What’s Ahead For Mortgage Rates This Week – December 19, 2016

Housing news was boosted by the National Association of Home Builders Housing Market Index, which posted its highest readings since July of 2002. In other news, the Federal Reserve’s Federal Open Market Committee voted to raise the federal funds rate and Fed Chair Janet Yellen gave a press conference. Mortgage rates rose and weekly jobless claims fell.

Home Builder Confidence Highest in 14 Years, Home Construction Lags

According to the National Association of Home Builders, builder confidence in housing market conditions reached its highest rate since 2002 in December. The NAHB Housing Market Index reading topped out at 70 as compared to November’s reading of 63. Analysts said that December’s high reading resulted from a post-election bump in builder confidence. While high builder confidence could bode well for supplies of new homes, construction rates continued to lag strong economic indicators such as low unemployment and high demand for homes. While builders gained confidence in current and projected housing market conditions, they continued to face shortages of labor and buildable lots.

Fed Raises Rate

The Federal Open Market Committee of the Federal Reserve announced it would raise the federal funds range by 0.25 percent to 0.50 to 0.75 percent. FOMC said strengthening job markets, lower unemployment and rising household spending supported the decision to raise the federal funds rate. Inflation, while below the Fed’s target of 2.00 percent, is gradually moving toward the Fed’s medium term goal. FOMC’s statement indicated that the Fed’s monetary policy would remain accommodative.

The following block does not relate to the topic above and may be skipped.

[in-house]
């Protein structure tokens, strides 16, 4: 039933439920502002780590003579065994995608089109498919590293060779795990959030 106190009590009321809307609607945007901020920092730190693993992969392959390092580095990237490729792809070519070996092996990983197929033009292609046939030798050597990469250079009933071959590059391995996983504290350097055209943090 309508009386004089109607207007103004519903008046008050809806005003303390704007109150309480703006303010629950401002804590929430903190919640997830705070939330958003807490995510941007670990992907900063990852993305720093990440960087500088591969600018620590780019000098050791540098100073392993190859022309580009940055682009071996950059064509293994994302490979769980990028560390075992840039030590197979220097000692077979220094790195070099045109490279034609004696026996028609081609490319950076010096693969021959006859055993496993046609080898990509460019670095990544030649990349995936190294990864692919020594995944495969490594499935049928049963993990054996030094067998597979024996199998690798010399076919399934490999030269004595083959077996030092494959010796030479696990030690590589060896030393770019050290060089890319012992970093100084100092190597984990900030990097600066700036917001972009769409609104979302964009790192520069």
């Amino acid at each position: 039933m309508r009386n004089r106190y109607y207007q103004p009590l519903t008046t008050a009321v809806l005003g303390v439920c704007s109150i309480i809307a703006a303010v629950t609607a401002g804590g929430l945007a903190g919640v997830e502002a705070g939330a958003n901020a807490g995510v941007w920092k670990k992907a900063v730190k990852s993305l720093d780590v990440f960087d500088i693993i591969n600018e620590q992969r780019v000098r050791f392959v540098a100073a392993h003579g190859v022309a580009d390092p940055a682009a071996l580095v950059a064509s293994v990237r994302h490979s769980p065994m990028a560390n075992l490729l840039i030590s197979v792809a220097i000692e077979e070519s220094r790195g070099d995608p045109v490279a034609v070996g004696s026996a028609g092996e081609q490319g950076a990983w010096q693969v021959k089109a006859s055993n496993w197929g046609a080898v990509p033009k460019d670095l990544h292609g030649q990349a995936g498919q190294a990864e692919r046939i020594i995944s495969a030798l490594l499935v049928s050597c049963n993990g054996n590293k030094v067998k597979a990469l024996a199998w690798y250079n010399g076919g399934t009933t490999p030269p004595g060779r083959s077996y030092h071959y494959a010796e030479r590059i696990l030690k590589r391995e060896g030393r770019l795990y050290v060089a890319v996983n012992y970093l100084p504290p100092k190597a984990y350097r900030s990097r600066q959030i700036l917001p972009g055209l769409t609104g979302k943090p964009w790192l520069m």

Fed Chair Janet Yellen held a press conference and cited “considerable progress” toward the Fed’s dual mandate of maximum employment and price stability as factors supporting the decision to raise the target federal funds range. Labor markets continue to improve; Chair Yellen said that the economy has added 180,000 jobs per month over the last three months. 15 million jobs have been added in the past seven years. Inflation is growing gradually, and the Fed expects to achieve its target inflation rate of 2.00 percent over the next two years.

Month-to-month consumer spending readings held steady at 0.20 percent growth. Core consumer price index data, which excludes volatile food and energy sectors, rose from 0.10 percent to 0.20 percent in November.

Mortgage Rates, Weekly Jobless Claims

Mortgage rates were higher last week, but Freddie Mac said that its survey data was collected before FOMC raised the federal funds rate. Analysts at Freddie Mac suggested a wait-and see position on rate forecasts due to the changing political climate. The average rate for a 30-year fixed rate mortgage was three basis points higher at 4.16 percent; the average rate for a 15-year fixed rate mortgage rose one basis point to 2.37 percent and the average rate for a 5/1 adjustable rate mortgage was two basis points higher at 3.19 percent. Average discount points for fixed rate mortgages held steady at 0.50 percent and dipped to 0.40 percent for a 5/1 adjustable rate mortgage.

New jobless claims were lower last week at 254,000 claims filed. Analysts had expected a reading of 250,000 new claims based on the prior week’s reading of 258,000 new claims filed. Volatility in weekly readings for new jobless claims can be expected due to seasonal hiring and layoffs.

Whats Ahead

Next week’s economic releases include readings on new and previously-owned home sales, inflation and consumer sentiment. Readings for mortgage rates and new jobless claims will also be released.

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